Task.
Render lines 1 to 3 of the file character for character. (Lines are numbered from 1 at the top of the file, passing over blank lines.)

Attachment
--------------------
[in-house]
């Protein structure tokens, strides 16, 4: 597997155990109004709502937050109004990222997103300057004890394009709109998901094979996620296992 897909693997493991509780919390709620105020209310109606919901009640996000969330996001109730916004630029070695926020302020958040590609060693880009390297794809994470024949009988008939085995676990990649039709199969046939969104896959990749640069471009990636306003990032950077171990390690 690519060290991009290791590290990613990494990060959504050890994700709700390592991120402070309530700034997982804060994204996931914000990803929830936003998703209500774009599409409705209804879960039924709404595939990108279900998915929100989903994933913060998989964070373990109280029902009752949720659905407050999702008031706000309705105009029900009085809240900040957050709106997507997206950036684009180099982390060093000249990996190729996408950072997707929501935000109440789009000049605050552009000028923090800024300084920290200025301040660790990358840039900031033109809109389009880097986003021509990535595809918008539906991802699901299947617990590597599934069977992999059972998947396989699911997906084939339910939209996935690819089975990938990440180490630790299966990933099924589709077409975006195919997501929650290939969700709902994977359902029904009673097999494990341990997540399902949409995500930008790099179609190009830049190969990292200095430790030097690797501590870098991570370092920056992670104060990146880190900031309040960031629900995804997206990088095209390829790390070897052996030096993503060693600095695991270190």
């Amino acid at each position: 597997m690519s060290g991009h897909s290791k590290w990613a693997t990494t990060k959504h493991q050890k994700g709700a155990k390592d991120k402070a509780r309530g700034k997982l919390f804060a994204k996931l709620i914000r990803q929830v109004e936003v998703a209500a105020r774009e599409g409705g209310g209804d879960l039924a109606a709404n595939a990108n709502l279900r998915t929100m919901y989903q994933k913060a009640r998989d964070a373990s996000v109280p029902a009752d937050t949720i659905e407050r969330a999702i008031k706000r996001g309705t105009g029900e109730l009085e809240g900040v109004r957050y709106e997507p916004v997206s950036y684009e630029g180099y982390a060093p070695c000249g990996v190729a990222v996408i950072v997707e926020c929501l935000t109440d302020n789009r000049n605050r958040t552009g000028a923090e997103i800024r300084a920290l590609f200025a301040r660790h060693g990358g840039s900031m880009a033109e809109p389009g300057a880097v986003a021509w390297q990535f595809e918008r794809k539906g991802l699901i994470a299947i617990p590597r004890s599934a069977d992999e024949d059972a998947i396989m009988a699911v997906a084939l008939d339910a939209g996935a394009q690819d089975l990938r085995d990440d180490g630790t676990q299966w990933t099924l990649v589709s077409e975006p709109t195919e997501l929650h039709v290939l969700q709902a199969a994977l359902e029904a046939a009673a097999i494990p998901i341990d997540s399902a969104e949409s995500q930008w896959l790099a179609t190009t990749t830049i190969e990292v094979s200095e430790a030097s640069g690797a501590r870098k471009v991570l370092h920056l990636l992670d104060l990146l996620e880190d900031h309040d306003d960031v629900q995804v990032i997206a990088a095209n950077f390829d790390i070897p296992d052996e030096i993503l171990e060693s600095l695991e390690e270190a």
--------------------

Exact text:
[in-house]
């Protein structure tokens, strides 16, 4: 597997155990109004709502937050109004990222997103300057004890394009709109998901094979996620296992 897909693997493991509780919390709620105020209310109606919901009640996000969330996001109730916004630029070695926020302020958040590609060693880009390297794809994470024949009988008939085995676990990649039709199969046939969104896959990749640069471009990636306003990032950077171990390690 690519060290991009290791590290990613990494990060959504050890994700709700390592991120402070309530700034997982804060994204996931914000990803929830936003998703209500774009599409409705209804879960039924709404595939990108279900998915929100989903994933913060998989964070373990109280029902009752949720659905407050999702008031706000309705105009029900009085809240900040957050709106997507997206950036684009180099982390060093000249990996190729996408950072997707929501935000109440789009000049605050552009000028923090800024300084920290200025301040660790990358840039900031033109809109389009880097986003021509990535595809918008539906991802699901299947617990590597599934069977992999059972998947396989699911997906084939339910939209996935690819089975990938990440180490630790299966990933099924589709077409975006195919997501929650290939969700709902994977359902029904009673097999494990341990997540399902949409995500930008790099179609190009830049190969990292200095430790030097690797501590870098991570370092920056992670104060990146880190900031309040960031629900995804997206990088095209390829790390070897052996030096993503060693600095695991270190």
């Amino acid at each position: 597997m690519s060290g991009h897909s290791k590290w990613a693997t990494t990060k959504h493991q050890k994700g709700a155990k390592d991120k402070a509780r309530g700034k997982l919390f804060a994204k996931l709620i914000r990803q929830v109004e936003v998703a209500a105020r774009e599409g409705g209310g209804d879960l039924a109606a709404n595939a990108n709502l279900r998915t929100m919901y989903q994933k913060a009640r998989d964070a373990s996000v109280p029902a009752d937050t949720i659905e407050r969330a999702i008031k706000r996001g309705t105009g029900e109730l009085e809240g900040v109004r957050y709106e997507p916004v997206s950036y684009e630029g180099y982390a060093p070695c000249g990996v190729a990222v996408i950072v997707e926020c929501l935000t109440d302020n789009r000049n605050r958040t552009g000028a923090e997103i800024r300084a920290l590609f200025a301040r660790h060693g990358g840039s900031m880009a033109e809109p389009g300057a880097v986003a021509w390297q990535f595809e918008r794809k539906g991802l699901i994470a299947i617990p590597r004890s599934a069977d992999e024949d059972a998947i396989m009988a699911v997906a084939l008939d339910a939209g996935a394009q690819d089975l990938r085995d990440d180490g630790t676990q299966w990933t099924l990649v589709s077409e975006p709109t195919e997501l929650h039709v290939l969700q709902a199969a994977l359902e029904a046939a009673a097999i494990p998901i341990d997540s399902a969104e949409s995500q930008w896959l790099a179609t190009t990749t830049i190969e990292v094979s200095e430790a030097s640069g690797a501590r870098k471009v991570l370092h920056l990636l992670d104060l990146l996620e880190d900031h309040d306003d960031v629900q995804v990032i997206a990088a095209n950077f390829d790390i070897p296992d052996e030096i993503l171990e060693s600095l695991e390690e270190a």